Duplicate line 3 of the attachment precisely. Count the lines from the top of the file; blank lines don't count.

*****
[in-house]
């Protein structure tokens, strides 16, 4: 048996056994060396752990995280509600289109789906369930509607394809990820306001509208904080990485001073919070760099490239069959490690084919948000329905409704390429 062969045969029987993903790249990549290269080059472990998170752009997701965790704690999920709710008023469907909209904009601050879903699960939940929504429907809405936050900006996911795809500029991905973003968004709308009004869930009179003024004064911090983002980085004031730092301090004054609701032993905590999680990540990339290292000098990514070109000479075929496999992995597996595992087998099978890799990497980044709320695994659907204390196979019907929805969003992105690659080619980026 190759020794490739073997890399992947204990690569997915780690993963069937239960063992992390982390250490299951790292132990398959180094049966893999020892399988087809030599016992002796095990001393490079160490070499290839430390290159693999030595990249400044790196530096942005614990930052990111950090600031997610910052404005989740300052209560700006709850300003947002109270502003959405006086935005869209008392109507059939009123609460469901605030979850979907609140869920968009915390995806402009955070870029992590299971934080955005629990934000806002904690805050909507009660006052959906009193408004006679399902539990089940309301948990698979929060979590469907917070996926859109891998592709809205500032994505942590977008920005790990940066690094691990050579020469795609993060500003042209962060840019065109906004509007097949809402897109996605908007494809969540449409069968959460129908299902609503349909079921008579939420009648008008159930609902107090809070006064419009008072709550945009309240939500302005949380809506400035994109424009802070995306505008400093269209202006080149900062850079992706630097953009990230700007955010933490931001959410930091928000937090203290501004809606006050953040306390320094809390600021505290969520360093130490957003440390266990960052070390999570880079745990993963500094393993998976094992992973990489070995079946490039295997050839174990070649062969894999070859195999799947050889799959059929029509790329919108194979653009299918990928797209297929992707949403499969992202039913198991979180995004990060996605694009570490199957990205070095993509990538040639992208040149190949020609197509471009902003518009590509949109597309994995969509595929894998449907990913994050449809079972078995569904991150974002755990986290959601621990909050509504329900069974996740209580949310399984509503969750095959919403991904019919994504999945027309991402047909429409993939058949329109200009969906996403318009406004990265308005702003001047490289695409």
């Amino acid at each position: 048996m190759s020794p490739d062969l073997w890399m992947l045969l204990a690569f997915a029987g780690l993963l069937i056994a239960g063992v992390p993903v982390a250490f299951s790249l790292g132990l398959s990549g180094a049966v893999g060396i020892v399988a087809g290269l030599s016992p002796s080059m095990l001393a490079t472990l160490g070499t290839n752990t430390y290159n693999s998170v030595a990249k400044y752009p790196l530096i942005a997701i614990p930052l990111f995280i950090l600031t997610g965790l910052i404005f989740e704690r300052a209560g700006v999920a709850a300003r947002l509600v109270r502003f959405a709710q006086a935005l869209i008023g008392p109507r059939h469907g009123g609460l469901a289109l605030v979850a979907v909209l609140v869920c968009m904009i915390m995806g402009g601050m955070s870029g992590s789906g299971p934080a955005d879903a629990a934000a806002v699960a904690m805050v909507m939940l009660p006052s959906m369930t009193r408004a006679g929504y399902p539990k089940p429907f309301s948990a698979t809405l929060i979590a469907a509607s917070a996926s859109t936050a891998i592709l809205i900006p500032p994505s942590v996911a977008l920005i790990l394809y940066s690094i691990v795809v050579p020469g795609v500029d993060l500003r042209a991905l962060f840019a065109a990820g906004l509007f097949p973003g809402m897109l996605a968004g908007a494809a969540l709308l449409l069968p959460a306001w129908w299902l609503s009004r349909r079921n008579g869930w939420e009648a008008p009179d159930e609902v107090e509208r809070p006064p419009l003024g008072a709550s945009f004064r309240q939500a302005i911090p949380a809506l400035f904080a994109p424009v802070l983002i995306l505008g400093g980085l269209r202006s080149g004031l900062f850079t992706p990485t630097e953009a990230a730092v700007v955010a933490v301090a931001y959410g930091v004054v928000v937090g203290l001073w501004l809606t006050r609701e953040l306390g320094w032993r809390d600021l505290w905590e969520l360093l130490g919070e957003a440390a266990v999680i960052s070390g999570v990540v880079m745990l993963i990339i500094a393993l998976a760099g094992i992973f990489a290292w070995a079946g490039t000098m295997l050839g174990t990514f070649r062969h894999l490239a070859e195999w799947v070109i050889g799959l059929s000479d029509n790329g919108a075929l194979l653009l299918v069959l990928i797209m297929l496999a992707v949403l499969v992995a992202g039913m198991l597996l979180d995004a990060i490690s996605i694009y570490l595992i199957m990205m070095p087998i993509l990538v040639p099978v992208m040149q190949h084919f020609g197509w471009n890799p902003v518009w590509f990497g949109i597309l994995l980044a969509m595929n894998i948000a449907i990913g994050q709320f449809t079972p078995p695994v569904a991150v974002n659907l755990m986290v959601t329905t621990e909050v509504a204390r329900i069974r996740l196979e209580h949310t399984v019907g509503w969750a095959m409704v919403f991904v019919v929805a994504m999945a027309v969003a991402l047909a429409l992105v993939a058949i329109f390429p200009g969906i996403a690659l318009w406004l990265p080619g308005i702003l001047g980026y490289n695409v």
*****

């Amino acid at each position: 048996m190759s020794p490739d062969l073997w890399m992947l045969l204990a690569f997915a029987g780690l993963l069937i056994a239960g063992v992390p993903v982390a250490f299951s790249l790292g132990l398959s990549g180094a049966v893999g060396i020892v399988a087809g290269l030599s016992p002796s080059m095990l001393a490079t472990l160490g070499t290839n752990t430390y290159n693999s998170v030595a990249k400044y752009p790196l530096i942005a997701i614990p930052l990111f995280i950090l600031t997610g965790l910052i404005f989740e704690r300052a209560g700006v999920a709850a300003r947002l509600v109270r502003f959405a709710q006086a935005l869209i008023g008392p109507r059939h469907g009123g609460l469901a289109l605030v979850a979907v909209l609140v869920c968009m904009i915390m995806g402009g601050m955070s870029g992590s789906g299971p934080a955005d879903a629990a934000a806002v699960a904690m805050v909507m939940l009660p006052s959906m369930t009193r408004a006679g929504y399902p539990k089940p429907f309301s948990a698979t809405l929060i979590a469907a509607s917070a996926s859109t936050a891998i592709l809205i900006p500032p994505s942590v996911a977008l920005i790990l394809y940066s690094i691990v795809v050579p020469g795609v500029d993060l500003r042209a991905l962060f840019a065109a990820g906004l509007f097949p973003g809402m897109l996605a968004g908007a494809a969540l709308l449409l069968p959460a306001w129908w299902l609503s009004r349909r079921n008579g869930w939420e009648a008008p009179d159930e609902v107090e509208r809070p006064p419009l003024g008072a709550s945009f004064r309240q939500a302005i911090p949380a809506l400035f904080a994109p424009v802070l983002i995306l505008g400093g980085l269209r202006s080149g004031l900062f850079t992706p990485t630097e953009a990230a730092v700007v955010a933490v301090a931001y959410g930091v004054v928000v937090g203290l001073w501004l809606t006050r609701e953040l306390g320094w032993r809390d600021l505290w905590e969520l360093l130490g919070e957003a440390a266990v999680i960052s070390g999570v990540v880079m745990l993963i990339i500094a393993l998976a760099g094992i992973f990489a290292w070995a079946g490039t000098m295997l050839g174990t990514f070649r062969h894999l490239a070859e195999w799947v070109i050889g799959l059929s000479d029509n790329g919108a075929l194979l653009l299918v069959l990928i797209m297929l496999a992707v949403l499969v992995a992202g039913m198991l597996l979180d995004a990060i490690s996605i694009y570490l595992i199957m990205m070095p087998i993509l990538v040639p099978v992208m040149q190949h084919f020609g197509w471009n890799p902003v518009w590509f990497g949109i597309l994995l980044a969509m595929n894998i948000a449907i990913g994050q709320f449809t079972p078995p695994v569904a991150v974002n659907l755990m986290v959601t329905t621990e909050v509504a204390r329900i069974r996740l196979e209580h949310t399984v019907g509503w969750a095959m409704v919403f991904v019919v929805a994504m999945a027309v969003a991402l047909a429409l992105v993939a058949i329109f390429p200009g969906i996403a690659l318009w406004l990265p080619g308005i702003l001047g980026y490289n695409v």